7 Common Dog Food Myths Debunked
Meal preparation for your dog, like meal preparation for humans, maybe a difficult undertaking. It’s safe to say that finding out what to feed and what not to give your dog may be pretty complex, especially with so much information available online. Despite keeping a close eye on what fits your dog best, there are still several dog food myths circulating.
Whether you seek advice from your dog’s veterinarian, a qualified pet nutritionist, or a random dog parent you met at the park, it’s critical to educate yourself on the different dog food myths that need to be debunked right immediately.
Here are 7 dog food myths that you should be aware of:
- All Dogs Are Allergic to All Grains:
Some dogs can indeed be allergic to some grains but it neither means that all dogs are allergic to grains nor does it mean that dogs are allergic to all grains. Soy, corn and now even wheat have gained a bad rep in the dog food world as they are grains, but not all dogs are allergic to all grains. For most dogs, grains are fine. Grains are a source of many beneficial nutrients, such as proteins, critical amino acids, fatty acids, linoleic acid and other nutrients that replacement ingredients and supplements might not contain.
- All Human Food Is Unhealthy for Dogs:
Human food isn’t necessarily bad for dogs. Some foods are harmful to dogs, but other foods may provide essential nourishment to your dog’s diet. As a result, homemade dog food recipes are becoming increasingly popular. Examples of human foods that dogs can eat include Peanut butter, small amounts of bread, cashews, oatmeal, coconuts, eggs, honey in small quantities, etc. Examples of human food that dogs can’t eat include chocolate, raisins, alcohol, coffee, tea, garlic, etc.
3. Dogs May Benefit From All Bones:
Dogs do, indeed, enjoy bones. Chewing on raw bones with (fresh) bone marrow is not only healthy, but it also stimulates the jaw and cleans the teeth.
However, not all bones are excellent for dogs, and some should be avoided at all costs. Cooked bones are brittle and readily break, leaving them sharp and potentially unsafe to the dog’s mouth and digestive organs, since they can create rips and wounds. Choking can also be caused by small chicken bones.
- Lamb Is a Hypoallergenic Protein
Although Lamb is frequently used in sensitive dog food formulations, it isn’t the Lamb itself that is hypoallergenic for dogs. This is because there is nothing that makes one meat more hypoallergenic than the other. Initially, Lamb was used for making hypoallergenic food as most dogs had not eaten it before, hence making it unlikely that the dogs had developed an allergy to it. Food allergies develop and can be recognised only after a dog has been fed the food item for a while. Now, as many parents are including Lamb in their dog’s diet, manufacturers are using more exotic meat options like duck in their hypoallergenic food.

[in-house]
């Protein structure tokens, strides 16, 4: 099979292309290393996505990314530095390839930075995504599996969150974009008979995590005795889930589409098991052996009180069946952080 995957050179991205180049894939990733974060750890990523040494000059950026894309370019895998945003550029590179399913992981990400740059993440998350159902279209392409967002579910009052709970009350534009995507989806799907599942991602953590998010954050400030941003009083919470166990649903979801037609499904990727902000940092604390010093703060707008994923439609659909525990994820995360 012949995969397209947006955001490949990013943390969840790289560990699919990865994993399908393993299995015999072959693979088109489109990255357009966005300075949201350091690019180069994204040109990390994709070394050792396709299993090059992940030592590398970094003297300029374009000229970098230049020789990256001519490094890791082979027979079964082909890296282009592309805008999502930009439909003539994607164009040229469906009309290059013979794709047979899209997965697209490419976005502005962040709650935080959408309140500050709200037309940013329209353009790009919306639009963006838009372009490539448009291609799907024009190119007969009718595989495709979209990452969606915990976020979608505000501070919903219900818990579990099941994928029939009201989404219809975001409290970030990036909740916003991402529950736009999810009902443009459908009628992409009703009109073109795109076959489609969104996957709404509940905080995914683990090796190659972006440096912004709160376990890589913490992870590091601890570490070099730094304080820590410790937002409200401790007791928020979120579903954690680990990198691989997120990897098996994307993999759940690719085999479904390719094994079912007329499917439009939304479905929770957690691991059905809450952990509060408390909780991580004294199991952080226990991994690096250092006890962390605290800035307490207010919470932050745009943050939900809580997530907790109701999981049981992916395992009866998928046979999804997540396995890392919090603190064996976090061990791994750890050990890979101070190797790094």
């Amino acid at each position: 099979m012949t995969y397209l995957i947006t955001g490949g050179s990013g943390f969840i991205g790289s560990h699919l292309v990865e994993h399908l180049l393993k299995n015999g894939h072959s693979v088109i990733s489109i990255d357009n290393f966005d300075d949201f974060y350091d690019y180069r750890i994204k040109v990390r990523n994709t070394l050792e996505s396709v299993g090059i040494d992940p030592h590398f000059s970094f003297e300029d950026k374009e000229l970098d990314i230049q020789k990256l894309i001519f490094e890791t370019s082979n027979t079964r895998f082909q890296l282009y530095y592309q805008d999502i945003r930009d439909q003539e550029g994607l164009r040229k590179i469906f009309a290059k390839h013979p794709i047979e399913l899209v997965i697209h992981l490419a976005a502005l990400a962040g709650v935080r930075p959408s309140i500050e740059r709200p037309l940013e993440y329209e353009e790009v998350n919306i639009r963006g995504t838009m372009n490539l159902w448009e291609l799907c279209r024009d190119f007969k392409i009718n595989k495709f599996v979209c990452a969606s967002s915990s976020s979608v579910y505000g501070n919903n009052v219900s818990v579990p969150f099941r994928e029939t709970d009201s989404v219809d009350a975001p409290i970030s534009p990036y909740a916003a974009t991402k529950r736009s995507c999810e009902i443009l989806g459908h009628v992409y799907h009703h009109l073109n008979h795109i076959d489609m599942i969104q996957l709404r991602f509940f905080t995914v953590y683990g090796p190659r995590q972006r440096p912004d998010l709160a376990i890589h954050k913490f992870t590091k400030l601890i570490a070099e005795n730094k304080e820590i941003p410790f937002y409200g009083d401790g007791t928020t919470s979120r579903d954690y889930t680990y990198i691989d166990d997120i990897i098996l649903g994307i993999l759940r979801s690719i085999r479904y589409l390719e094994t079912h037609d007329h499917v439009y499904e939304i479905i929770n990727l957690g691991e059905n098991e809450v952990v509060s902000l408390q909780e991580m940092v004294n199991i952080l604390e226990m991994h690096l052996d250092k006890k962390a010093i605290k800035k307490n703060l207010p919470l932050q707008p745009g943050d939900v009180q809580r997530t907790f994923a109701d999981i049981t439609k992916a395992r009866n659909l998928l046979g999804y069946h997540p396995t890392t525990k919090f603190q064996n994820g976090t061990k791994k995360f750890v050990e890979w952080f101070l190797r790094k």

5. A Dog Only Begs When it is Hungry
One of the most prevalent dog behaviour issues that we are all aware of is begging. While a hungry dog may beg, this does not imply that all begging dogs are hungry. Pet parents must keep a careful eye on their dog’s feeding schedule and quantity to truly understand when their dog is hungry and when they’re simply trying to be adorable to earn a treat!
- High-Protein Diets Cause Kidney Failure
While a strictly meat-based diet is not the best option, there is no scientific evidence linking protein-rich canine diets to renal problems. Giving a high-protein diet to dogs that already have renal failure or illness is not suggested by veterinarians. This is a common dog food myth
Renal sickness is caused by poorly functioning kidneys, which cause urea, a byproduct of protein breakdown, to build up in the blood. Urea levels in the blood can be controlled by reducing dietary protein. However, if you don’t eat any protein, your body will hunt for protein elsewhere (in your muscles), which can lead to various health issues and potentially make matters worse.
Look for dog food selections that are customised to supply your dog with the appropriate balance for his problems, as well as his age, weight, activity level, and breed.
Dogs Are Carnivores
Dogs are omnivores, which means they eat everything! This means they acquire their energy and nourishment from a variety of sources, including grains, vegetables, and even fruit. Apart from protein and its amino acids, which are essential for canine development and growth, dogs also require vitamins, fibre, minerals, beta-carotene, beneficial fats such as Omega-3 oil, and other nutrients that cannot be obtained just in meat.